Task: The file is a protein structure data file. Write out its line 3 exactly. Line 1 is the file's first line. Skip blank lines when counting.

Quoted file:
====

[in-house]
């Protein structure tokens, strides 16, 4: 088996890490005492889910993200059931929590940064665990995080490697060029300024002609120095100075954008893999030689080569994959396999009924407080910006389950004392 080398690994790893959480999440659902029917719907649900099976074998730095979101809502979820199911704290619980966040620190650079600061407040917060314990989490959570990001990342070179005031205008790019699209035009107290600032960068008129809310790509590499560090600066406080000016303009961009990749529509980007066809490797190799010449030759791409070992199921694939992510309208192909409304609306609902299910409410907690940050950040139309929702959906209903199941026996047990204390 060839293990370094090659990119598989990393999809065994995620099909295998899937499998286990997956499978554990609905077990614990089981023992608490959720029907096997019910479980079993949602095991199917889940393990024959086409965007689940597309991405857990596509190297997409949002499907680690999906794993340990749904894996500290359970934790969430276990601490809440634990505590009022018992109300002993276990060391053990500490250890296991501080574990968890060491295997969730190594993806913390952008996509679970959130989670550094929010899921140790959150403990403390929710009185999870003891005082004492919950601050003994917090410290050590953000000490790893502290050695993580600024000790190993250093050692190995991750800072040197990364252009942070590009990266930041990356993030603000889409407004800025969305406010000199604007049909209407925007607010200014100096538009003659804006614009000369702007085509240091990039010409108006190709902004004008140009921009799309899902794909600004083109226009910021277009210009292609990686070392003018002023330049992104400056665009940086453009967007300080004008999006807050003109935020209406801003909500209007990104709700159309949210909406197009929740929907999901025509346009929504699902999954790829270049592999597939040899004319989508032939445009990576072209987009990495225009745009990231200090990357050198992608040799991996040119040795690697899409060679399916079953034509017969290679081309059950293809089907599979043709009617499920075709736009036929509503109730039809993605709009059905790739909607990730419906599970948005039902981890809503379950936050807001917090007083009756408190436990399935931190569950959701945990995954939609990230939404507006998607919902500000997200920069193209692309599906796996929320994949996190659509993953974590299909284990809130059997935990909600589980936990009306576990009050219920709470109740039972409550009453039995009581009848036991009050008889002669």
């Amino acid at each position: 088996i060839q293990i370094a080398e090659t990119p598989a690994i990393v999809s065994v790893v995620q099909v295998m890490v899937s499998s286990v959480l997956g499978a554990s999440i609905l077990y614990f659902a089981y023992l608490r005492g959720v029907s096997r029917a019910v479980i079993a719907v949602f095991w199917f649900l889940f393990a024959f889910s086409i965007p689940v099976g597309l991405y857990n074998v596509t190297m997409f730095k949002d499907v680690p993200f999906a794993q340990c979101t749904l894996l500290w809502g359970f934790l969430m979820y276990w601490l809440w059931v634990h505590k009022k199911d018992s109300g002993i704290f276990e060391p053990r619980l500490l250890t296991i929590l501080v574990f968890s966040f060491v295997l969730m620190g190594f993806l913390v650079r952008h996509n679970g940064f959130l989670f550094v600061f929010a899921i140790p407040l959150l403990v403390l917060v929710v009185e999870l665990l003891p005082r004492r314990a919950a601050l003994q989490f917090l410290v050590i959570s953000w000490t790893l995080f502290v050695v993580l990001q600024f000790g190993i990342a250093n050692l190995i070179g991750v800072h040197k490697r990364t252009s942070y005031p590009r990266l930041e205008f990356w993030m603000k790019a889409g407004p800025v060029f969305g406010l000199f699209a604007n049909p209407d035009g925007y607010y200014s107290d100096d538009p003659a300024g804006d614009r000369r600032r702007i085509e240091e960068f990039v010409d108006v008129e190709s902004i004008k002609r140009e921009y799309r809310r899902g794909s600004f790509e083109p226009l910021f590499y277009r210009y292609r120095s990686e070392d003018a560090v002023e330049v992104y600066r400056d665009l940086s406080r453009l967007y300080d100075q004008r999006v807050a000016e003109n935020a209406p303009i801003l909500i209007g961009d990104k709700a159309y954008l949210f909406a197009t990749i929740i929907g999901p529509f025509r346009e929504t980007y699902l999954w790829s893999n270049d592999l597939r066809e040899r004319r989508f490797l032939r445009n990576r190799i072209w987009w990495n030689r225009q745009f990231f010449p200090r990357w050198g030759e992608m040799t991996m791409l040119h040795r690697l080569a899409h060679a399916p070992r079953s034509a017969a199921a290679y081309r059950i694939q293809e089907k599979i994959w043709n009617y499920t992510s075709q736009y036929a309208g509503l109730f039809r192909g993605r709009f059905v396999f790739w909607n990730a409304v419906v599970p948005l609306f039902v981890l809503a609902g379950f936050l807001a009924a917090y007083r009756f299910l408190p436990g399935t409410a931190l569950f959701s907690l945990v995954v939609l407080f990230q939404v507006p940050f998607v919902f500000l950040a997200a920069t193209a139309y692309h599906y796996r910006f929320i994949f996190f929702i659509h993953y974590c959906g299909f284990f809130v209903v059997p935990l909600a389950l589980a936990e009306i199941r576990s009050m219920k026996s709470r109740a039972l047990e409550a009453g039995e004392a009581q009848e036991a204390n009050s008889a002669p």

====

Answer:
């Amino acid at each position: 088996i060839q293990i370094a080398e090659t990119p598989a690994i990393v999809s065994v790893v995620q099909v295998m890490v899937s499998s286990v959480l997956g499978a554990s999440i609905l077990y614990f659902a089981y023992l608490r005492g959720v029907s096997r029917a019910v479980i079993a719907v949602f095991w199917f649900l889940f393990a024959f889910s086409i965007p689940v099976g597309l991405y857990n074998v596509t190297m997409f730095k949002d499907v680690p993200f999906a794993q340990c979101t749904l894996l500290w809502g359970f934790l969430m979820y276990w601490l809440w059931v634990h505590k009022k199911d018992s109300g002993i704290f276990e060391p053990r619980l500490l250890t296991i929590l501080v574990f968890s966040f060491v295997l969730m620190g190594f993806l913390v650079r952008h996509n679970g940064f959130l989670f550094v600061f929010a899921i140790p407040l959150l403990v403390l917060v929710v009185e999870l665990l003891p005082r004492r314990a919950a601050l003994q989490f917090l410290v050590i959570s953000w000490t790893l995080f502290v050695v993580l990001q600024f000790g190993i990342a250093n050692l190995i070179g991750v800072h040197k490697r990364t252009s942070y005031p590009r990266l930041e205008f990356w993030m603000k790019a889409g407004p800025v060029f969305g406010l000199f699209a604007n049909p209407d035009g925007y607010y200014s107290d100096d538009p003659a300024g804006d614009r000369r600032r702007i085509e240091e960068f990039v010409d108006v008129e190709s902004i004008k002609r140009e921009y799309r809310r899902g794909s600004f790509e083109p226009l910021f590499y277009r210009y292609r120095s990686e070392d003018a560090v002023e330049v992104y600066r400056d665009l940086s406080r453009l967007y300080d100075q004008r999006v807050a000016e003109n935020a209406p303009i801003l909500i209007g961009d990104k709700a159309y954008l949210f909406a197009t990749i929740i929907g999901p529509f025509r346009e929504t980007y699902l999954w790829s893999n270049d592999l597939r066809e040899r004319r989508f490797l032939r445009n990576r190799i072209w987009w990495n030689r225009q745009f990231f010449p200090r990357w050198g030759e992608m040799t991996m791409l040119h040795r690697l080569a899409h060679a399916p070992r079953s034509a017969a199921a290679y081309r059950i694939q293809e089907k599979i994959w043709n009617y499920t992510s075709q736009y036929a309208g509503l109730f039809r192909g993605r709009f059905v396999f790739w909607n990730a409304v419906v599970p948005l609306f039902v981890l809503a609902g379950f936050l807001a009924a917090y007083r009756f299910l408190p436990g399935t409410a931190l569950f959701s907690l945990v995954v939609l407080f990230q939404v507006p940050f998607v919902f500000l950040a997200a920069t193209a139309y692309h599906y796996r910006f929320i994949f996190f929702i659509h993953y974590c959906g299909f284990f809130v209903v059997p935990l909600a389950l589980a936990e009306i199941r576990s009050m219920k026996s709470r109740a039972l047990e409550a009453g039995e004392a009581q009848e036991a204390n009050s008889a002669p």